Two solutions having same osmotic pressure at a given temperature are called isotonic solutions. When such solutions are separated by a semipermeable membrane, solvent flow between one to the other on either direction is same, i.e. the net solvent flow between the two isotonic solutions is zero.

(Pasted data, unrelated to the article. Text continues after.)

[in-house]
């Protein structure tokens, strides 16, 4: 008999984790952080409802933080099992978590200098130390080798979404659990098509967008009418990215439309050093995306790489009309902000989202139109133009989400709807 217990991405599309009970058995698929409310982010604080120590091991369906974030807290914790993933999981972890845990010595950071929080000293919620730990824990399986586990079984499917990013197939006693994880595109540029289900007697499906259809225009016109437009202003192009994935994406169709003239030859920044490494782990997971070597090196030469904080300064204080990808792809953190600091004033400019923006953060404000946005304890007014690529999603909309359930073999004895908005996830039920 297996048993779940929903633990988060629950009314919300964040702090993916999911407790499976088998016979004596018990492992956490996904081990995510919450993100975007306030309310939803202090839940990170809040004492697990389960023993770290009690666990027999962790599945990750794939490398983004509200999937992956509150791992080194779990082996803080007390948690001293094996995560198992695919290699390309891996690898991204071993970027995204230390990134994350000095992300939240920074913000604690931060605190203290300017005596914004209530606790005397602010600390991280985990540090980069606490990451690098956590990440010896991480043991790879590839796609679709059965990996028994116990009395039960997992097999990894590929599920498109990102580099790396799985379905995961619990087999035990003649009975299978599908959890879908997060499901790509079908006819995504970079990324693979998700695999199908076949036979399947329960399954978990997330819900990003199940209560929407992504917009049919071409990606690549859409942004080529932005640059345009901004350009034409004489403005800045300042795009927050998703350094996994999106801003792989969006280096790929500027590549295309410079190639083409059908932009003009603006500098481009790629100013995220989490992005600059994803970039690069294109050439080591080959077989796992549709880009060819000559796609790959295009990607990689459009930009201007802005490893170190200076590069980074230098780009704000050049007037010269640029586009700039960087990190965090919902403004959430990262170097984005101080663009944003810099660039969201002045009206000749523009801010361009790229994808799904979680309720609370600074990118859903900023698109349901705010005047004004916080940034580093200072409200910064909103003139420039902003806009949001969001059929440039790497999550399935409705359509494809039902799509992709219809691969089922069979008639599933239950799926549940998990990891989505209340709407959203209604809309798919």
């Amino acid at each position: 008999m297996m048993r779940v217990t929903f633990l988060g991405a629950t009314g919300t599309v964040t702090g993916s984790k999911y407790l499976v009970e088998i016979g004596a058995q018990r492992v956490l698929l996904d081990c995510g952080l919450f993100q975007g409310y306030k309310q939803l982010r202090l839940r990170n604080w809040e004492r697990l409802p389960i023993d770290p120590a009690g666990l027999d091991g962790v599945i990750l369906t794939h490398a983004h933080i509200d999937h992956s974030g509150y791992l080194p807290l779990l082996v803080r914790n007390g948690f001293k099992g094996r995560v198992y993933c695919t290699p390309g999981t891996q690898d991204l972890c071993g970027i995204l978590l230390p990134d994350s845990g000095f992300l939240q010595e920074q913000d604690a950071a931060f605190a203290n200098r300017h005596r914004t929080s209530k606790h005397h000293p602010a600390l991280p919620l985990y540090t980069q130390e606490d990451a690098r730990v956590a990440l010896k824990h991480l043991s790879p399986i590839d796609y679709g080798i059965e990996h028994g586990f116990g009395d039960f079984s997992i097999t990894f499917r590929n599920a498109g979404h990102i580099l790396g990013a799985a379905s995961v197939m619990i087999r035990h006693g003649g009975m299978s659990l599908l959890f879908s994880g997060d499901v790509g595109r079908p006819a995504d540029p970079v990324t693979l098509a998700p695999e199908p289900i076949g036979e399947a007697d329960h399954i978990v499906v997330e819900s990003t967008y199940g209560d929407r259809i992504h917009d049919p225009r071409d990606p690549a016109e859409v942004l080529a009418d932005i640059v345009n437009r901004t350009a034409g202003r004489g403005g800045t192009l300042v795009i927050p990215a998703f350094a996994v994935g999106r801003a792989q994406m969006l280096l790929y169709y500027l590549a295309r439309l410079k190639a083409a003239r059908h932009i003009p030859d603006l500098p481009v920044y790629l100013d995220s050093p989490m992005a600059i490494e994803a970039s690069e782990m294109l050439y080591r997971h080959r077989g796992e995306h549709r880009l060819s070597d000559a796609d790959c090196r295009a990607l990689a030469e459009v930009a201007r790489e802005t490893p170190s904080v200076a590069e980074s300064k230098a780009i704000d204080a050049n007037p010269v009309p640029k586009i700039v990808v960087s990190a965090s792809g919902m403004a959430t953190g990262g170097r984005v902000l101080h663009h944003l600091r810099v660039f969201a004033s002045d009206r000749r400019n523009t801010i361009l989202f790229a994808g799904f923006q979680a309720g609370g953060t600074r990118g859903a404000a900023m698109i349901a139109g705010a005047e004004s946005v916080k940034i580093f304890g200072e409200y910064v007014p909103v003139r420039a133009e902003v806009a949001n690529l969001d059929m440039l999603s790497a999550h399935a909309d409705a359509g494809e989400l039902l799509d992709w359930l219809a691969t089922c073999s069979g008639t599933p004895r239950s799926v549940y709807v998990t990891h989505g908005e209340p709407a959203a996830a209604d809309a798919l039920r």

The osmotic pressure of the blood cells is approximately equal to 7 atm at 37ňöC. The intravenous injections should have same osmotic pressure as that of the blood (isotonic with blood). If the Intravenous solutions are too dilute that is hypotonic, the solvent from outside of the cells will flow into the cell to normalise the osmotic pressure and this process which is called hemolysis, causes the cells to burst. On the other hand, if the solution is too concentrated, that is hypertonic, the solvent molecules will flow out of the cells, which causes the cells to shrink and die. For this reason, the Intravenous fluids are prepared such they are isotonic to blood (0.9 % mass/ volume sodium chloride solution).